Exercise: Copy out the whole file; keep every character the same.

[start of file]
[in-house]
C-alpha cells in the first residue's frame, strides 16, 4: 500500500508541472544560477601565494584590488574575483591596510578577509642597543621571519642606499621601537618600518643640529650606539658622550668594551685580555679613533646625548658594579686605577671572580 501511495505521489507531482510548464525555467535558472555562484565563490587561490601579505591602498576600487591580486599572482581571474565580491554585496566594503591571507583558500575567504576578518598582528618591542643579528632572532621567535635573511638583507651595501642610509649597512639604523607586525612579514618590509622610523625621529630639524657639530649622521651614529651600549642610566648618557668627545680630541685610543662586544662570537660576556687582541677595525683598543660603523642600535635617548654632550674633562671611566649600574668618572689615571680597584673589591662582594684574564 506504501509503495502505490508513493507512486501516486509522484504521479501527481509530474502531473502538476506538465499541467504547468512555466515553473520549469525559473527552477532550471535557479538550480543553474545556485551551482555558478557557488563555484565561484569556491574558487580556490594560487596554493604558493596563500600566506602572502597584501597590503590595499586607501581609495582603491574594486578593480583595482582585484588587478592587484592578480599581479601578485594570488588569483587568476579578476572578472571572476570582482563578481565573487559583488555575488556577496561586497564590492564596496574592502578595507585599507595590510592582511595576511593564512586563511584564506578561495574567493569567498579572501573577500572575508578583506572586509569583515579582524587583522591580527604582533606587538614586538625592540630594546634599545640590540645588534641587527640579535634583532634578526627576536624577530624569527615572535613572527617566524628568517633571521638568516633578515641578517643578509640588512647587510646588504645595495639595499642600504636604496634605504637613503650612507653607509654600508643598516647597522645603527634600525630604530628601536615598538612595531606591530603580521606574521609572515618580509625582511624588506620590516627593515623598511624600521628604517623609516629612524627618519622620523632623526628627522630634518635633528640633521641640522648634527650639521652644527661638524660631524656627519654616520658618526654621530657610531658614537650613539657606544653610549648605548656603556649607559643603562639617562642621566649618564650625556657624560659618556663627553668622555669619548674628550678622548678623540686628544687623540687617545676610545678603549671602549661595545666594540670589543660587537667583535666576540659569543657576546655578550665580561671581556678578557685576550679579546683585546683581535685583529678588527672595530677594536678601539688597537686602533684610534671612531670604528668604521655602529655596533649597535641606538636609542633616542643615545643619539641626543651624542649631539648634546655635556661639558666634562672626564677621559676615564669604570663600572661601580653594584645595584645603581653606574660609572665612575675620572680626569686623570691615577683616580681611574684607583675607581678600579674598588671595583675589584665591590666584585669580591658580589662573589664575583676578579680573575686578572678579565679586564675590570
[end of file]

[in-house]
C-alpha cells in the first residue's frame, strides 16, 4: 500500500508541472544560477601565494584590488574575483591596510578577509642597543621571519642606499621601537618600518643640529650606539658622550668594551685580555679613533646625548658594579686605577671572580 501511495505521489507531482510548464525555467535558472555562484565563490587561490601579505591602498576600487591580486599572482581571474565580491554585496566594503591571507583558500575567504576578518598582528618591542643579528632572532621567535635573511638583507651595501642610509649597512639604523607586525612579514618590509622610523625621529630639524657639530649622521651614529651600549642610566648618557668627545680630541685610543662586544662570537660576556687582541677595525683598543660603523642600535635617548654632550674633562671611566649600574668618572689615571680597584673589591662582594684574564 506504501509503495502505490508513493507512486501516486509522484504521479501527481509530474502531473502538476506538465499541467504547468512555466515553473520549469525559473527552477532550471535557479538550480543553474545556485551551482555558478557557488563555484565561484569556491574558487580556490594560487596554493604558493596563500600566506602572502597584501597590503590595499586607501581609495582603491574594486578593480583595482582585484588587478592587484592578480599581479601578485594570488588569483587568476579578476572578472571572476570582482563578481565573487559583488555575488556577496561586497564590492564596496574592502578595507585599507595590510592582511595576511593564512586563511584564506578561495574567493569567498579572501573577500572575508578583506572586509569583515579582524587583522591580527604582533606587538614586538625592540630594546634599545640590540645588534641587527640579535634583532634578526627576536624577530624569527615572535613572527617566524628568517633571521638568516633578515641578517643578509640588512647587510646588504645595495639595499642600504636604496634605504637613503650612507653607509654600508643598516647597522645603527634600525630604530628601536615598538612595531606591530603580521606574521609572515618580509625582511624588506620590516627593515623598511624600521628604517623609516629612524627618519622620523632623526628627522630634518635633528640633521641640522648634527650639521652644527661638524660631524656627519654616520658618526654621530657610531658614537650613539657606544653610549648605548656603556649607559643603562639617562642621566649618564650625556657624560659618556663627553668622555669619548674628550678622548678623540686628544687623540687617545676610545678603549671602549661595545666594540670589543660587537667583535666576540659569543657576546655578550665580561671581556678578557685576550679579546683585546683581535685583529678588527672595530677594536678601539688597537686602533684610534671612531670604528668604521655602529655596533649597535641606538636609542633616542643615545643619539641626543651624542649631539648634546655635556661639558666634562672626564677621559676615564669604570663600572661601580653594584645595584645603581653606574660609572665612575675620572680626569686623570691615577683616580681611574684607583675607581678600579674598588671595583675589584665591590666584585669580591658580589662573589664575583676578579680573575686578572678579565679586564675590570